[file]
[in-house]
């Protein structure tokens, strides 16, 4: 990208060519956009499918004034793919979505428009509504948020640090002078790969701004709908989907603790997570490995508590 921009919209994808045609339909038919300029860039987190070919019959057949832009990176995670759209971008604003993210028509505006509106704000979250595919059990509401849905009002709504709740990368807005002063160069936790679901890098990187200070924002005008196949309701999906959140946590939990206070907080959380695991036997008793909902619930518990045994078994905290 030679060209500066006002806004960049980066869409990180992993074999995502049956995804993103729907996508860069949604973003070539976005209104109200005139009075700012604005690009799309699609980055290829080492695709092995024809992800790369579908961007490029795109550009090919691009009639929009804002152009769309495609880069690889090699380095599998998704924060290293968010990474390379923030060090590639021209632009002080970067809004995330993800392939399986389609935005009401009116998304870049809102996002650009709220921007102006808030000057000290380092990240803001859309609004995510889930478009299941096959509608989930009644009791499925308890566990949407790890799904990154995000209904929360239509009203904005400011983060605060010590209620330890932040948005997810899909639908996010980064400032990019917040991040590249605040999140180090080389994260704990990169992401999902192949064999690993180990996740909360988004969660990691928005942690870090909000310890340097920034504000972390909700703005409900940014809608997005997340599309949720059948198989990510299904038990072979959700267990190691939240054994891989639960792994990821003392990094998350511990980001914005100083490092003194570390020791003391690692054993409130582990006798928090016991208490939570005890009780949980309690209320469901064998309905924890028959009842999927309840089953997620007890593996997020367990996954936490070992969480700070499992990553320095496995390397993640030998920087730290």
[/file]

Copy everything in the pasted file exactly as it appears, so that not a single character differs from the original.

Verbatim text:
[in-house]
């Protein structure tokens, strides 16, 4: 990208060519956009499918004034793919979505428009509504948020640090002078790969701004709908989907603790997570490995508590 921009919209994808045609339909038919300029860039987190070919019959057949832009990176995670759209971008604003993210028509505006509106704000979250595919059990509401849905009002709504709740990368807005002063160069936790679901890098990187200070924002005008196949309701999906959140946590939990206070907080959380695991036997008793909902619930518990045994078994905290 030679060209500066006002806004960049980066869409990180992993074999995502049956995804993103729907996508860069949604973003070539976005209104109200005139009075700012604005690009799309699609980055290829080492695709092995024809992800790369579908961007490029795109550009090919691009009639929009804002152009769309495609880069690889090699380095599998998704924060290293968010990474390379923030060090590639021209632009002080970067809004995330993800392939399986389609935005009401009116998304870049809102996002650009709220921007102006808030000057000290380092990240803001859309609004995510889930478009299941096959509608989930009644009791499925308890566990949407790890799904990154995000209904929360239509009203904005400011983060605060010590209620330890932040948005997810899909639908996010980064400032990019917040991040590249605040999140180090080389994260704990990169992401999902192949064999690993180990996740909360988004969660990691928005942690870090909000310890340097920034504000972390909700703005409900940014809608997005997340599309949720059948198989990510299904038990072979959700267990190691939240054994891989639960792994990821003392990094998350511990980001914005100083490092003194570390020791003391690692054993409130582990006798928090016991208490939570005890009780949980309690209320469901064998309905924890028959009842999927309840089953997620007890593996997020367990996954936490070992969480700070499992990553320095496995390397993640030998920087730290």